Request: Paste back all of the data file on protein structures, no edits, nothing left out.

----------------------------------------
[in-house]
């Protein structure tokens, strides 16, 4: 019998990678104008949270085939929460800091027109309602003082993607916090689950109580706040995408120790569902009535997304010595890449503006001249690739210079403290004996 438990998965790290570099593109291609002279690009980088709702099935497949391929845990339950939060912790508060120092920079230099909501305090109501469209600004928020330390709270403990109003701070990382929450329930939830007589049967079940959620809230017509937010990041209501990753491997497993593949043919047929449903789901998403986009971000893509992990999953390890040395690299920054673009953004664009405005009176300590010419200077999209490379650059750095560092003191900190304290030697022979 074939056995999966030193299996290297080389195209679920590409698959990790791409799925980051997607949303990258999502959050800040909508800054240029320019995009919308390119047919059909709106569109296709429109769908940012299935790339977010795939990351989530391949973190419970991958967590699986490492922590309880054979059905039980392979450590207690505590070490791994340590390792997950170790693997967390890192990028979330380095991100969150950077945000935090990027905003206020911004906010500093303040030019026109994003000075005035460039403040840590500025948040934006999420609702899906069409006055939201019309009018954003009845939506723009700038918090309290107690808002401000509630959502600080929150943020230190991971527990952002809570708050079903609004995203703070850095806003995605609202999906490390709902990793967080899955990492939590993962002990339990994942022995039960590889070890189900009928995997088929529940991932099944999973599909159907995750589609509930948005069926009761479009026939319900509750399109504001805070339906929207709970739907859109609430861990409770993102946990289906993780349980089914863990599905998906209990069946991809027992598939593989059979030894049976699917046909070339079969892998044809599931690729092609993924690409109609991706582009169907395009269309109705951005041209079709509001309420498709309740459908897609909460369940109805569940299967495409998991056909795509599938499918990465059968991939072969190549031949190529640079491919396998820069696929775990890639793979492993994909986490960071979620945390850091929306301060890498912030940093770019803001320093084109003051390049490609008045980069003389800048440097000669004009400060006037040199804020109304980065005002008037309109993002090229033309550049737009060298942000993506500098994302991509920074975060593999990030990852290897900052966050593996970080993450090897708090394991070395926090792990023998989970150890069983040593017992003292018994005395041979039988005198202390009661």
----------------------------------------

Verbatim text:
[in-house]
């Protein structure tokens, strides 16, 4: 019998990678104008949270085939929460800091027109309602003082993607916090689950109580706040995408120790569902009535997304010595890449503006001249690739210079403290004996 438990998965790290570099593109291609002279690009980088709702099935497949391929845990339950939060912790508060120092920079230099909501305090109501469209600004928020330390709270403990109003701070990382929450329930939830007589049967079940959620809230017509937010990041209501990753491997497993593949043919047929449903789901998403986009971000893509992990999953390890040395690299920054673009953004664009405005009176300590010419200077999209490379650059750095560092003191900190304290030697022979 074939056995999966030193299996290297080389195209679920590409698959990790791409799925980051997607949303990258999502959050800040909508800054240029320019995009919308390119047919059909709106569109296709429109769908940012299935790339977010795939990351989530391949973190419970991958967590699986490492922590309880054979059905039980392979450590207690505590070490791994340590390792997950170790693997967390890192990028979330380095991100969150950077945000935090990027905003206020911004906010500093303040030019026109994003000075005035460039403040840590500025948040934006999420609702899906069409006055939201019309009018954003009845939506723009700038918090309290107690808002401000509630959502600080929150943020230190991971527990952002809570708050079903609004995203703070850095806003995605609202999906490390709902990793967080899955990492939590993962002990339990994942022995039960590889070890189900009928995997088929529940991932099944999973599909159907995750589609509930948005069926009761479009026939319900509750399109504001805070339906929207709970739907859109609430861990409770993102946990289906993780349980089914863990599905998906209990069946991809027992598939593989059979030894049976699917046909070339079969892998044809599931690729092609993924690409109609991706582009169907395009269309109705951005041209079709509001309420498709309740459908897609909460369940109805569940299967495409998991056909795509599938499918990465059968991939072969190549031949190529640079491919396998820069696929775990890639793979492993994909986490960071979620945390850091929306301060890498912030940093770019803001320093084109003051390049490609008045980069003389800048440097000669004009400060006037040199804020109304980065005002008037309109993002090229033309550049737009060298942000993506500098994302991509920074975060593999990030990852290897900052966050593996970080993450090897708090394991070395926090792990023998989970150890069983040593017992003292018994005395041979039988005198202390009661």